While spending two weeks in Havana, Cuba to write the editorial feature of Geo Chic Magazine, I learned a lot about the beautiful and culturally-stimulating country that I’m originally from. I explored the famous sites, and discovered tons of new awesome things to do, see, and experience!
If you’re thinking of going “before tourism takes over”, that’s probably a good idea, since there is already a lot of tourism and people with that very same idea. I walked around on my own the majority of the time and felt completely safe, and also made friends with the locals to learn about them and get some insight on interesting things to do.
By the way! Round trip flights to Cuba are under $200 right now! Just do a search from your home airport to Havana using this Skyscanner search!
So this list is a combination of the must-see touristy things to do mixed with spots I discovered or was told to go!
The Malecón is the famous, historical stone wall that separates the pronounced city of Havana from the daunting ocean waters below it. For decades, families, friends, and couples have gone to the Malecón to talk, drink, and of course kiss and cuddle!
It becomes somewhat of a hotspot at night — many locals go there to drink and socialize because it’s much cheaper than going to a bar or club — but it is truly a majestic sight to see at sunset. Every night the air cools down and the sky turns orange and pink for a truly spectacular show!
Perhaps one of the biggest trademarks of Cuba is its notorious collection of antique cars from the 1950’s. While many people still use them for every day use, most of them are used as taxis or private cars that you can ride in with a driver. They will try to overcharge you at the airport, so wait until you’re in town to hop in one.
Many of them are owned by a bigger company so are more expensive, but if you can find one that is a private car, get the driver’s number! It will be cheaper (around 10 CUC) and they will likely be willing to wait for you places, and will come get you whenever you call them!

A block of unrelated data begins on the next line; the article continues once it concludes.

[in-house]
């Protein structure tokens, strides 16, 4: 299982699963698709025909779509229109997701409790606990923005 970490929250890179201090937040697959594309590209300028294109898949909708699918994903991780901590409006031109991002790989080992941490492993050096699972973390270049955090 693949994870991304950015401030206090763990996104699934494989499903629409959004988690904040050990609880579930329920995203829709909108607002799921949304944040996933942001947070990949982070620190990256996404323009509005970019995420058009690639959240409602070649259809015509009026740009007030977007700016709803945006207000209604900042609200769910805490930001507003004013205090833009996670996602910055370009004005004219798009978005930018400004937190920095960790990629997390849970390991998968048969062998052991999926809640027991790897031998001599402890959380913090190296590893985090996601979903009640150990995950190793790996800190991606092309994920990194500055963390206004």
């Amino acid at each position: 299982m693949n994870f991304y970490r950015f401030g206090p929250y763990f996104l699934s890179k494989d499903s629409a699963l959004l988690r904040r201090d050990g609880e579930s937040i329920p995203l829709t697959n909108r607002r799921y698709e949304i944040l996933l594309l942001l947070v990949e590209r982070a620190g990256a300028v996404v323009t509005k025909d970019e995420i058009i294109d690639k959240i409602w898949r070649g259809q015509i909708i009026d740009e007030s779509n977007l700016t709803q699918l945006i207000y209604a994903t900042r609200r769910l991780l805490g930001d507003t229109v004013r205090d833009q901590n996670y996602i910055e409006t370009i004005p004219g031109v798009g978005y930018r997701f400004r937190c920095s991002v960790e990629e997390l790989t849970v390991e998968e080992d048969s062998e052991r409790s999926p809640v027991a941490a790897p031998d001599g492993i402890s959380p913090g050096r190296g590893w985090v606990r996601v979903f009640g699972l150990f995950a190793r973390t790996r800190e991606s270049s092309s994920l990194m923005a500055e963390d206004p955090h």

Unfortunately this is a HUGE tourist spot now, but it’s still neat to see where Hemingway made his famous claim about the “best daiquiri in the world”. Located in Havana Vieja, this little bar looks like a classic place to lounge, with live music, and photos of Hemingway everywhere you look. And yes, the daiquiri is pretty damn good!
Hotel Ambos Mundos is another famous spot that Hemingway used to frequent, and when I went there, I saw why. In fact, I think Hemingway and I would have been best friends because it’s exactly the type of place I’d drink and write at all day.
Take the elevator to the restaurant at the top for a breathtaking view of all of Havana Vieja, that stretches out across the bay and over to the Morro Cabaña. I got aggressive and ordered a “Cubata” (anejo and cola) because I couldn’t remember what Hemingway’s favorite drink was there, but it was pretty perfect for sitting in the warm Havana sun!
Havana Vieja translates to “old Havana”, even though it’s one of the most newly renovated areas. It’s what I would call the “touristy area” because it has a lot of new hotels, restaurants, landmarks, etc. You can see the famous capitol building, that looks almost identical to the U.S. capitol, walk around the cobblestone streets, and check out one of the many restaurants or little souvenir shops that are on every block.
From the “Parque Central” you’ll also be able to find one of the many 1950’s cars, horse and buggies, and the Habana Bus Tour buses that offer tours of Havana and even a ride to the closest beach, Santa Maria.
If you’re in Cuba, you have to see how Cuban cigars are made. It’s actually really impressive! Partagrás is one of the oldest, largest cigar factories in Havana, and is where they roll brands like Cohiba and Romeo and Juliet.